Published: Daily Times, March 27, 2005

By Pradeep S Mehta & Huma Fakhar

Cricket seems to be a far greater force uniting nations and sentiments than war. If commonality of purpose can exist on the sports field it can also be a part of trade processes. If one can play cricket, one can also undertake trade

India and Pakistan have been at loggerheads over Kashmir, among other things, since independence. However, times seem to be changing. This change gathered momentum when Pakistani Prime Minister Shaukat Aziz, at the World Economic Forum meeting in Davos, Switzerland, at the end of January, proposed to his Indian counterpart to evolve a series of confidence building measures that need not be held hostage to the resolution of Kashmir, the central dispute.

The Kashmir issue has been singularly responsible for blocking cooperation between the two countries, except where it is imperative and unavoidable. At international fora, at times, both share similar views and stands. For example at the World Trade Organisation (WTO), both are members of the developing countries’ alliance — G-20 — which is trying to ensure that the Doha Development Agenda will protect the interests of poor countries. Both countries have been founder members of the WTO and its predecessor, the General Agreement on Tariffs and Trade (GATT).

The two countries are also members of the South Asia Association of Regional Cooperation (SAARC) and its various instruments: this includes the South Asia Preferential Trade Arrangement (SAPTA), to be succeeded by the South Asia Free Trade Arrangement (SAFTA). However, any progress on either of these protocols has been mortgaged to the Indo-Pak détente. Consequently, the entire region has suffered.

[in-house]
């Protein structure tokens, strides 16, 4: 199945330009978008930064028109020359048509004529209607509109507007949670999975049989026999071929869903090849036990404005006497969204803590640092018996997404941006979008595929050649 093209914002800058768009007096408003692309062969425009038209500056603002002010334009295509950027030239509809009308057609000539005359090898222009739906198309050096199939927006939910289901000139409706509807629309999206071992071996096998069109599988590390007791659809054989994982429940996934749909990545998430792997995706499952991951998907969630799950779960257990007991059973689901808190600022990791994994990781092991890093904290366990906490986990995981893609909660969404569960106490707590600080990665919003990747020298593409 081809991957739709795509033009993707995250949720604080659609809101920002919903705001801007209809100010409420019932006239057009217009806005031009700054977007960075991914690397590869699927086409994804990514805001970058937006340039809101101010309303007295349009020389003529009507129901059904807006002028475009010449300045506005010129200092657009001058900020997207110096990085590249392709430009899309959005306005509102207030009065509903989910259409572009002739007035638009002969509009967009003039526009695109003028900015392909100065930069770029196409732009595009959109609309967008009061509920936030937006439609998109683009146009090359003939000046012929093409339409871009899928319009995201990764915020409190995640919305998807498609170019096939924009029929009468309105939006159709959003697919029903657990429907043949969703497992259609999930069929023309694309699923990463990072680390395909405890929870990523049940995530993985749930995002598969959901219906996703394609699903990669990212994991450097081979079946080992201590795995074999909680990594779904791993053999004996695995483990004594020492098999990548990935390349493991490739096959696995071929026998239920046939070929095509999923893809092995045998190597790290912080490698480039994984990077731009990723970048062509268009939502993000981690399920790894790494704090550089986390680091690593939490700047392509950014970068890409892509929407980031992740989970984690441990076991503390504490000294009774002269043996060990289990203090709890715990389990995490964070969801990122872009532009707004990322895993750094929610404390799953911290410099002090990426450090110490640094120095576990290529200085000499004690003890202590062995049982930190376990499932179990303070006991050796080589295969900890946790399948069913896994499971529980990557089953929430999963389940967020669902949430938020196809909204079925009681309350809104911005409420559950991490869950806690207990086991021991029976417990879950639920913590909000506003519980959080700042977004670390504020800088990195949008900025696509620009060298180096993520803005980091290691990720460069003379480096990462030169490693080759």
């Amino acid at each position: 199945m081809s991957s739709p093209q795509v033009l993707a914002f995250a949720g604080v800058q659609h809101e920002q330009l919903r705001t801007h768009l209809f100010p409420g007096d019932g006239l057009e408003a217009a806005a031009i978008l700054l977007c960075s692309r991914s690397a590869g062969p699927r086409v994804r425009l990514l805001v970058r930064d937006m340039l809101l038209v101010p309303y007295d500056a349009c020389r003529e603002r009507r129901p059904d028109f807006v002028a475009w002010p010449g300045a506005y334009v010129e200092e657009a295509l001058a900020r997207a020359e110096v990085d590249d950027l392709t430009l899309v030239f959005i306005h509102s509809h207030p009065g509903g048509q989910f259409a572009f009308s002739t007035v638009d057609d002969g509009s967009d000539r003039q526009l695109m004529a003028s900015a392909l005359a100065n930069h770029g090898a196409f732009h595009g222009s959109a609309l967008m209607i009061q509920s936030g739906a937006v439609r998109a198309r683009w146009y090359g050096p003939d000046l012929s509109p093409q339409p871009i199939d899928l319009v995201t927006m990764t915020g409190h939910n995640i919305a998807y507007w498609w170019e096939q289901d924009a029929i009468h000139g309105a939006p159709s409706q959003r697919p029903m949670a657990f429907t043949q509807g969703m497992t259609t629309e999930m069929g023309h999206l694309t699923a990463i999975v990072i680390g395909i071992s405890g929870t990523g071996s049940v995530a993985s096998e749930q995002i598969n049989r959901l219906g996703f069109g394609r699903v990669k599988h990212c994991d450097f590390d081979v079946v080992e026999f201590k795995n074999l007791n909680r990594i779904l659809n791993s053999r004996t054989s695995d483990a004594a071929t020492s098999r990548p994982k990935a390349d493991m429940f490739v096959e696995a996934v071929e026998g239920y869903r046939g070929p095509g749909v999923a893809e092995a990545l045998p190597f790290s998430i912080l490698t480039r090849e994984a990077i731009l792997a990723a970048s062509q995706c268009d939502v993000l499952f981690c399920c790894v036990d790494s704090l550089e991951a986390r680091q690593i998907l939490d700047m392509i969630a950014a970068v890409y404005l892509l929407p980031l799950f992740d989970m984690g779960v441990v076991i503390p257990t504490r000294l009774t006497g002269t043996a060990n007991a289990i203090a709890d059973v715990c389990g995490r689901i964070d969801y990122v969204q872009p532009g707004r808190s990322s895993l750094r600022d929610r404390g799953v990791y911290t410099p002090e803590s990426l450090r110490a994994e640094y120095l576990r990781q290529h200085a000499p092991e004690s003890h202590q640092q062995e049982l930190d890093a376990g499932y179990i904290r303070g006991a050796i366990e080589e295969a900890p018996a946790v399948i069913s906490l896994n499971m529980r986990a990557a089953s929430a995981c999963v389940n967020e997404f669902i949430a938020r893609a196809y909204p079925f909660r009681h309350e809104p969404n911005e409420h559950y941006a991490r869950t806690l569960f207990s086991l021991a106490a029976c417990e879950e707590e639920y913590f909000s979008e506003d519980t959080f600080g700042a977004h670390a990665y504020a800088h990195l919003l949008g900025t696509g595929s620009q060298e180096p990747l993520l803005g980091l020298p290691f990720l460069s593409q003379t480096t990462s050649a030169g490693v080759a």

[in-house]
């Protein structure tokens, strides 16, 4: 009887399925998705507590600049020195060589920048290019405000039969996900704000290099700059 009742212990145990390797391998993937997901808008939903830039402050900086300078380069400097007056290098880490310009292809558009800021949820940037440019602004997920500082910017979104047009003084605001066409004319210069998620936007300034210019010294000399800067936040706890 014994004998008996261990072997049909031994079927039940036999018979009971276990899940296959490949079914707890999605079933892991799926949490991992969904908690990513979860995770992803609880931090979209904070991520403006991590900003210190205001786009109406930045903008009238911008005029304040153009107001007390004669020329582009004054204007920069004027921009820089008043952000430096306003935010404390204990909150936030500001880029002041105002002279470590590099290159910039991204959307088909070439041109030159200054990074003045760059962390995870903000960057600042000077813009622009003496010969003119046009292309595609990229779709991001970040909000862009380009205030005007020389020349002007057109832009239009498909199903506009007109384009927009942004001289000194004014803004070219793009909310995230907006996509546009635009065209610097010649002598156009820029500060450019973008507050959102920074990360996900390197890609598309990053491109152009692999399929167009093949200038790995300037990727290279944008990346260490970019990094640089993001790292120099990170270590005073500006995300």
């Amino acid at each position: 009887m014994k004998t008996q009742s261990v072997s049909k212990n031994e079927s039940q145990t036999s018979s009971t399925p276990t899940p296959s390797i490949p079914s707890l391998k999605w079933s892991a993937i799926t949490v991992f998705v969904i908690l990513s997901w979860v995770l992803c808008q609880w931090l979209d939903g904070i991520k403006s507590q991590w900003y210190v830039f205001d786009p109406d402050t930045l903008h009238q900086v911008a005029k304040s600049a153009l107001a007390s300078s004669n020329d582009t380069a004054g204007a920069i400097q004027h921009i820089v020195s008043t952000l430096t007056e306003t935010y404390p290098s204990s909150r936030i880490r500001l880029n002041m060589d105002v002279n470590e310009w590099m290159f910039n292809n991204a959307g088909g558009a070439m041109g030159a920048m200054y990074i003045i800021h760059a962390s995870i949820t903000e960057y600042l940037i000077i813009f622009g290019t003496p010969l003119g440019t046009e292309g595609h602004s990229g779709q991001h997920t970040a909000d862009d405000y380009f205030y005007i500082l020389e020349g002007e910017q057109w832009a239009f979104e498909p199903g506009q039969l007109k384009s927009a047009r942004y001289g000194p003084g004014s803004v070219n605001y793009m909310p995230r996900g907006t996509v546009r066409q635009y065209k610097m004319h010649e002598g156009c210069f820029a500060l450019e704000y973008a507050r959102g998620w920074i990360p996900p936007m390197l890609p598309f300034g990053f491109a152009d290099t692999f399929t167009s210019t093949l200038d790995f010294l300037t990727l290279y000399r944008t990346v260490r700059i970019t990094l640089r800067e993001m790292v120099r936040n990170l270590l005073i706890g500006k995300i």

India-Pakistan economic relations have been facing the bugbear of some myths that continue to define the debate on whether the countries should or shouldn’t resolve all disputes prior to forging trade and economic relations. Thus, progress on economic cooperation between India and Pakistan has taken a backseat. In this article, we have identified the major myths and proceed to demolish them.

Countries at war can play cricket but cannot trade!

Cricket seems to be a far greater force than war. If commonality of purpose can exist on the sports field it can also be a part of trade processes. If one can play cricket, one can also undertake trade!

All disputes need to be resolved before economic cooperation?

Policymakers in Pakistan have so far been insisting that unless all disputes between the two countries are resolved, trade and economic cooperation will proceed on a case-by-case basis. While some change is taking place in this line of argument, the jury is still out. We need to proceed with gradual opening up on both sides: India should look into serious tariff reduction and Pakistan should give up on ‘sensitive’ lists. A good way to begin could be a Bilateral Investment Treaty (BIT).

Disputes have never prevented economic cooperation around the world. France and Germany had been at loggerheads for over a millennium, but now both are major players in the European Union, which is continuously deepening economic and political cooperation. Malaysia and Thailand too have border disputes but this has not prevented them from cooperating economically through the ASEAN Free Trade Agreement.

The deepening India and China economic ties also set a precedent. India and China have a border dispute but have decided to keep it on the backburner. In 2000, bilateral trade between both countries was around three billion dollars. Within three years, it crossed $10 billion. Several estimates show that India and Pakistan can also achieve similar levels of trade if they decide to open up their borders.